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5 Tips for UX Design for Public Websites.

What focus-points are the most important when designing public websites? We give you the best tips in the article below.

When designing digital solutions for the public sector, usability should be paramount. But how do you work user-centred when simultaneously subjecting to the criteria that the public sector must comply with? Our User Experience designer Mie Hedegaard gives you her best tips for UX design for the public sector.

5 great UX tips for you working with public websites.

1. Start by ensuring that your content and structure on the website are understandable, intuitive and logical for the citizens.

When assessing the usability of a website, we tend to focus a lot on the visual design. And if your website has an outdated look, a new design can also give users a significantly better overall impression. But as long as your content does not play, you will probably not experience a considerable reduction in the number of confused citizens calling in because they could not find what they were looking for. Make sure that there is an understandable taxonomy on the page, that the content is written in a recipient-oriented language and that the structure is logical so that the citizen is sent on the right path from the start.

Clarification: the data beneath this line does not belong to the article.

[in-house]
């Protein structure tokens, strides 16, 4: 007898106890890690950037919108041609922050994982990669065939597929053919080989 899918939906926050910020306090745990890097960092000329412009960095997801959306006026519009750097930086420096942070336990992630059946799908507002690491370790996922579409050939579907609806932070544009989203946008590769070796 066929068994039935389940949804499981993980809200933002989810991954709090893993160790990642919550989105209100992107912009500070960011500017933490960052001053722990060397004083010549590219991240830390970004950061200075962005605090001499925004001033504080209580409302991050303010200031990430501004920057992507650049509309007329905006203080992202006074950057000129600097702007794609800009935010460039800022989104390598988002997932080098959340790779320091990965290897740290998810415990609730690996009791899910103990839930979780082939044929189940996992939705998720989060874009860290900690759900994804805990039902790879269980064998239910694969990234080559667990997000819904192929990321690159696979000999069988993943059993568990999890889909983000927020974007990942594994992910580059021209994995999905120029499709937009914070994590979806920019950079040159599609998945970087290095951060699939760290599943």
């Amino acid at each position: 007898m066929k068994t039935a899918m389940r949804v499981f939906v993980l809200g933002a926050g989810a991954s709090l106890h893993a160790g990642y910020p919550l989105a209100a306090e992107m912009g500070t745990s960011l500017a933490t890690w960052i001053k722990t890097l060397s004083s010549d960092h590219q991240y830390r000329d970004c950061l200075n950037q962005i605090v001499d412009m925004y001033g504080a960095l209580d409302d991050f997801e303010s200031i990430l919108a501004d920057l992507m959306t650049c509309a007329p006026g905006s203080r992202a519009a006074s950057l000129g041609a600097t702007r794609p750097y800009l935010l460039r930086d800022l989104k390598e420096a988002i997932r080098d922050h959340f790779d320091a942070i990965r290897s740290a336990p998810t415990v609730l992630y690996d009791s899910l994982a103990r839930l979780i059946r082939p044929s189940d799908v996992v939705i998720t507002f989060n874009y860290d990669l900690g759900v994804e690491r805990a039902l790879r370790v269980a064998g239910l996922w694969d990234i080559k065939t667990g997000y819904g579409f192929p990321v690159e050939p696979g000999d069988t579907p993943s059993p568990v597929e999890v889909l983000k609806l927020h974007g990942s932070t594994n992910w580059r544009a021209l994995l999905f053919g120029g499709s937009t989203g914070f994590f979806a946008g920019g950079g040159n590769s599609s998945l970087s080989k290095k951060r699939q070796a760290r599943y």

2. Get started with content processing well in advance.

If you doubt whether your content is understandable and logically structured, it may be a good idea to test your website with citizens "from the outside". The kind that does not speak the official language. If you already have a good idea of ​​what efforts are needed to optimize your content, you may be able to skip the test. But no matter what, it's a good idea to get started well in advance if you want to revitalize your website. It always turns out to be pretty extensive work, and it is a lot easier to make good design decisions when you know what the design should specifically form the framework for. As an example, your content structure is of great importance for which navigation concept is most optimal to choose.

3. Be careful to separate "self-service" from the general information you provide.

There has previously been a tradition of clearly differentiating between self-service solutions and everything else, e.g. by letting the self-service solutions have their own area on the site. But the thing is, the vast majority of content on a public website is self-service. Be sure to present the options for action where they are relevant to the citizen. Most people need to prepare before applying for a building permit. What is the procedure? What information do I need ready? Am I in the right place? Therefore, it is not very user-friendly that information and shopping opportunities associated with this are located in different areas on the website. Feel free to use visual tools, such as an eye-catching colour (a "call-to-action colour"), to highlight the action options on the pages where they are relevant.